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Webinar Discusses Alzheimer's Disease and Dementia

 

Alzheimer’s disease is the sixth leading cause of death in the United States, and more than five million Americans are currently living with it. Yet it is the only leading cause of death that has no cure, says Nicole McGurin, family services director at the Alzheimer’s Association Massachusetts/New Hampshire Chapter. She calls Alzheimer’s a “major public health crisis,” one that will be around long after our current public health crisis resolves. 

McGurin discussed Alzheimer’s and dementia in a webinar earlier this year. The webinar, entitled “Alzheimer's Disease and Dementia: Diagnosis, Treatment and Risk Reduction,” was part of Nonotuck’s annual AFC (Adult Family Care) Summit.

Each year, Nonotuck hosts the AFC Summit to offer AFC provider organizations educational sessions and opportunities to network with other professionals in the field.

Due to the coronavirus pandemic, this year’s summit took place virtually, with all five sessions now available on Nonotuck’s website as webinars.

In her webinar, McGurin discusses the differences between dementia and Alzheimer’s, risk factors for Alzheimer’s and other dementia and how to reduce those risk factors, warning signs of Alzheimer’s, steps to take when warning signs are seen, and treatment options.

Dementia is an umbrella term that refers to a collection of symptoms related to cognitive decline. Alzheimer’s is a form of dementia. 

Though common, it’s not a normal part of aging, McGurin says. “While age is one of the most common risk factors,” she says, “it’s also a risk factor for many different kinds of diseases.” That includes cancer, yet cancer is not considered an inevitable part of aging, she notes.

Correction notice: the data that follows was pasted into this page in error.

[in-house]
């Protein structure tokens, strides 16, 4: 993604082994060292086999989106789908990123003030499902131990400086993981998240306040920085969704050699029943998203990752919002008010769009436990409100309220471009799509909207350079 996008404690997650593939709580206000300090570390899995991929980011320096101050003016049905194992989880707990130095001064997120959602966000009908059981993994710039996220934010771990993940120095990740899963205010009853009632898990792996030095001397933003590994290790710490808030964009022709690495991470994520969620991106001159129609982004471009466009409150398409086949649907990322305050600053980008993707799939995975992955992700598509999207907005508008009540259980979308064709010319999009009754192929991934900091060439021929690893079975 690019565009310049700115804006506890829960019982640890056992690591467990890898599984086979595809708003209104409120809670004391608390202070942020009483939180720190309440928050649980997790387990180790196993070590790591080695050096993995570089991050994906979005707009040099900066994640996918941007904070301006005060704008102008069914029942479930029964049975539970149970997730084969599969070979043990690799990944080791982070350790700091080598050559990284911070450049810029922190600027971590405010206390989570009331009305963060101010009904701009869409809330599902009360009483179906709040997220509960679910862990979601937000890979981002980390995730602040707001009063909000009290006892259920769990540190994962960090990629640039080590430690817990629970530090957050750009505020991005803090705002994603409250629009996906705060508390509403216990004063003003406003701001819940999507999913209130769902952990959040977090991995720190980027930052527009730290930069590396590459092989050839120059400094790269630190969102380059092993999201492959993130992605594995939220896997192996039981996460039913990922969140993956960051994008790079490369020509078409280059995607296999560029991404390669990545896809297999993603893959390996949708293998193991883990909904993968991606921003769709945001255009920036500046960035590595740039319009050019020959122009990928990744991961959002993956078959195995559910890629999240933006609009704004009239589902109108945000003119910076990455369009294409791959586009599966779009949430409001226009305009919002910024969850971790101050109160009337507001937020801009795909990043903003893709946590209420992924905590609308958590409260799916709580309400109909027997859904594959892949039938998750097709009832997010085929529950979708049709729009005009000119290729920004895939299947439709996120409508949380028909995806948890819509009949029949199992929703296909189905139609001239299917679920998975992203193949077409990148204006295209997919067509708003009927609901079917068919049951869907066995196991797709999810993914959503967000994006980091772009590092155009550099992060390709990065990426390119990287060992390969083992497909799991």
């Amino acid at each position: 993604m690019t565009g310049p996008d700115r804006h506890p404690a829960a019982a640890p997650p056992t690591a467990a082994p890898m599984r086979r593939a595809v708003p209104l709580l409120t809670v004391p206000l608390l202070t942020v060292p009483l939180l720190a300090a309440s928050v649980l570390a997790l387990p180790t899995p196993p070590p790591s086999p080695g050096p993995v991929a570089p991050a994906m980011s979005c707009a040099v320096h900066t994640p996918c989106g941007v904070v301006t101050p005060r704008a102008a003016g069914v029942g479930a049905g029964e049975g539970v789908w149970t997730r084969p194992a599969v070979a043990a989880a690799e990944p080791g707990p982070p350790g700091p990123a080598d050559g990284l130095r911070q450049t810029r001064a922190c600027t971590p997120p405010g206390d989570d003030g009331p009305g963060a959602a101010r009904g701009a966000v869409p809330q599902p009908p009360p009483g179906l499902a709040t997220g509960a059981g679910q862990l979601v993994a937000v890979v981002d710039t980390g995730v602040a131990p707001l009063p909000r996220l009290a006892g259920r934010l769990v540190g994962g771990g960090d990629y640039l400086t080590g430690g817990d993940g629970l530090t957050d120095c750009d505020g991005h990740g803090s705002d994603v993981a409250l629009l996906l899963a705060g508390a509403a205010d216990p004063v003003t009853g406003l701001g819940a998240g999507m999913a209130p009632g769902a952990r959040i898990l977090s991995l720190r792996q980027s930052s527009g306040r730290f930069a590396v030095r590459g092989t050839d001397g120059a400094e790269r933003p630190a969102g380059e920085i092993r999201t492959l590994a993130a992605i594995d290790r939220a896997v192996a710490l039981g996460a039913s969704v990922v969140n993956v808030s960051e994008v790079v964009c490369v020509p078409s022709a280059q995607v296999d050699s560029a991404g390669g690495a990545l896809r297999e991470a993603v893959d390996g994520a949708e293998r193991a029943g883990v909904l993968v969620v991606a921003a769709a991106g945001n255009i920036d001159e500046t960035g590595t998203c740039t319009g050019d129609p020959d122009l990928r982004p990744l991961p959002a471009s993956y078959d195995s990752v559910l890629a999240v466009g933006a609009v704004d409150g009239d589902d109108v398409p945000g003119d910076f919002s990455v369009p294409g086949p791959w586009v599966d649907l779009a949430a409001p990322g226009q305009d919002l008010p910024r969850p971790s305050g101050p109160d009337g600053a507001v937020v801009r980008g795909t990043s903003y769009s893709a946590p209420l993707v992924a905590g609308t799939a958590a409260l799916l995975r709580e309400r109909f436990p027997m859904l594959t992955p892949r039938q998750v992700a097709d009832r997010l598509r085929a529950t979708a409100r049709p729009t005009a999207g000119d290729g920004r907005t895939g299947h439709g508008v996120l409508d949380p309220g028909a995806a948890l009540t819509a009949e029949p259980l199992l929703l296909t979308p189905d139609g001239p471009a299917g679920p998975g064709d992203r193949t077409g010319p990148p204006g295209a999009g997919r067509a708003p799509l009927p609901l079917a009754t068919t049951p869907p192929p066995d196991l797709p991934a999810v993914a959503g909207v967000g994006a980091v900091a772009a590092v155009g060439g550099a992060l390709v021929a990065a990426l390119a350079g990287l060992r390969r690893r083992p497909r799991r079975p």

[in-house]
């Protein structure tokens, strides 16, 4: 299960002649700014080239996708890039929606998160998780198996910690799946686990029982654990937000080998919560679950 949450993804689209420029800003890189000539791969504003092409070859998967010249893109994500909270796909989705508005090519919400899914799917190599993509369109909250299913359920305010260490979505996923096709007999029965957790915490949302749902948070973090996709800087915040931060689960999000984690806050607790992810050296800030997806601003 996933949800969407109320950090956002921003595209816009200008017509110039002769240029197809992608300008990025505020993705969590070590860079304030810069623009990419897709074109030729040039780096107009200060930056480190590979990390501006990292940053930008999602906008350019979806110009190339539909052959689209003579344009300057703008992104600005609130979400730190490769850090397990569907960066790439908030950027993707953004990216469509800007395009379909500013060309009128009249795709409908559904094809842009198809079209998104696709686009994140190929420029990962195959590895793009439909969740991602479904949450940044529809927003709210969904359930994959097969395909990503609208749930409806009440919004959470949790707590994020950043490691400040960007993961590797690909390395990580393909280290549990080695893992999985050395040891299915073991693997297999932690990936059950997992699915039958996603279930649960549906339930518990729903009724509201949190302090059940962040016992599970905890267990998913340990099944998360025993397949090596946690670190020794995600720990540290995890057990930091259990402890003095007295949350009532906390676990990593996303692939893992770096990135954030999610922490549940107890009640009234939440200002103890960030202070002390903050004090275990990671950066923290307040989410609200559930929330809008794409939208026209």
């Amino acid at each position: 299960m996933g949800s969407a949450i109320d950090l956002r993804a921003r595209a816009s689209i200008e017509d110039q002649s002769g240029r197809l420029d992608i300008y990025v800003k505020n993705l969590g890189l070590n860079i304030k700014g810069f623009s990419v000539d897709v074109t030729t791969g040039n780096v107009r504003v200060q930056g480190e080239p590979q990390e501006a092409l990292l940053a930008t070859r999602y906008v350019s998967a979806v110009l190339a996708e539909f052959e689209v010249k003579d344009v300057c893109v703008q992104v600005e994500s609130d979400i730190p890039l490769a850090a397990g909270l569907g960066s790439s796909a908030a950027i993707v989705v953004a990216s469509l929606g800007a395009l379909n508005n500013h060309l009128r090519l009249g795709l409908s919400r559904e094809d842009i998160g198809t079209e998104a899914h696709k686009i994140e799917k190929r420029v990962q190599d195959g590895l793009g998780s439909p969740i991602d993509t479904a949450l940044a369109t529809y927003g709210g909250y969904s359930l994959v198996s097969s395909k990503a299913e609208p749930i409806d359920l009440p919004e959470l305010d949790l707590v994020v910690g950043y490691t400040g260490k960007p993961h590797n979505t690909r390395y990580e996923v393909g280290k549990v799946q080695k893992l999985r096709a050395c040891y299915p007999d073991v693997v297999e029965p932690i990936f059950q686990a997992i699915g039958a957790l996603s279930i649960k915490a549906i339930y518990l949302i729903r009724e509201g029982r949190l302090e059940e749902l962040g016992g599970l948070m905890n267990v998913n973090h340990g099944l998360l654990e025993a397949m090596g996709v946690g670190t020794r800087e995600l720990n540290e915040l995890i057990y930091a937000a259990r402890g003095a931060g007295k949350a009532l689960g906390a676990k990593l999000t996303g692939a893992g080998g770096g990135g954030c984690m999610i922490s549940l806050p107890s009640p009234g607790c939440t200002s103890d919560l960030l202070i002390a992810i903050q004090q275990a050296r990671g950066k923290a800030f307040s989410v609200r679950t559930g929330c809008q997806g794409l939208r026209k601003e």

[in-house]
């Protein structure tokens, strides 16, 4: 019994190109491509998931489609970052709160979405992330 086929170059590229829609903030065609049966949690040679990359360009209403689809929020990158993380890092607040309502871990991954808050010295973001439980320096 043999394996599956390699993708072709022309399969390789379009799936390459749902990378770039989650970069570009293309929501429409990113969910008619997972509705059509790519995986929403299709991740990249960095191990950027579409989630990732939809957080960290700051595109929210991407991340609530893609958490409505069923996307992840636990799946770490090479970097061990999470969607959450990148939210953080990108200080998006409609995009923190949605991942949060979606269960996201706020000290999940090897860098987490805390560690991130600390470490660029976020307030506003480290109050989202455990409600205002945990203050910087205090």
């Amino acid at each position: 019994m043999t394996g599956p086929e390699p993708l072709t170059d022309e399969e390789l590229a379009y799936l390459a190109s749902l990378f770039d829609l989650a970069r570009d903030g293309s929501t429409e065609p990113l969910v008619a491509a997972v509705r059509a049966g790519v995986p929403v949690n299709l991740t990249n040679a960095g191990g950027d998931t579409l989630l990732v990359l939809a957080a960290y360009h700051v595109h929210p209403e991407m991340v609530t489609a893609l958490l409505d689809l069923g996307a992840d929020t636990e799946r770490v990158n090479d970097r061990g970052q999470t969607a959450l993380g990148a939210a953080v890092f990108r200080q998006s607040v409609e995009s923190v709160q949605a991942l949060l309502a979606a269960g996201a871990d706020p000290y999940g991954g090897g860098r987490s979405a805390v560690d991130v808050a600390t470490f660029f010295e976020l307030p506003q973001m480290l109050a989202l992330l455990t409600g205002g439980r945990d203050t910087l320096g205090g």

Risk factors for Alzheimer’s include age, genetics, diet, sleep, physical activity and more. Some risk factors can be modified but others cannot, McGurin says. Researchers have determined that being physically active, being heart-healthy, eating a healthy diet, quitting smoking and engaging in rigorous cognitive activities can reduce the risk of cognitive decline.

McGurin says getting an accurate diagnosis can be helpful if you or a loved one is suffering from symptoms that could be caused by Alzheimer’s or another dementia. Different types of dementia have different timelines — some progress very quickly, while others move more slowly — and some have unusual symptoms. Knowing what to expect can help families prepare.
In the webinar, McGurin presents several case studies for discussion, helping guide professionals in assisting people in different circumstances, such as how they would suggest family approach their concerns and ideas for dealing with the current situation.

Though there’s no cure for Alzheimer’s, there are some drugs available that can mitigate its symptoms for a period of time. Clinical trials are investigating other options for the future, and McGurin says there is cause for excitement. 

“We’re definitely learning more about Alzheimer’s,” she says. “There’s really a lot of reasons to be positive about the treatments that are in the pipeline right now.”

The Alzheimer’s Association has a wide variety of information and resources available on its website and through its local chapters. Find out more here.

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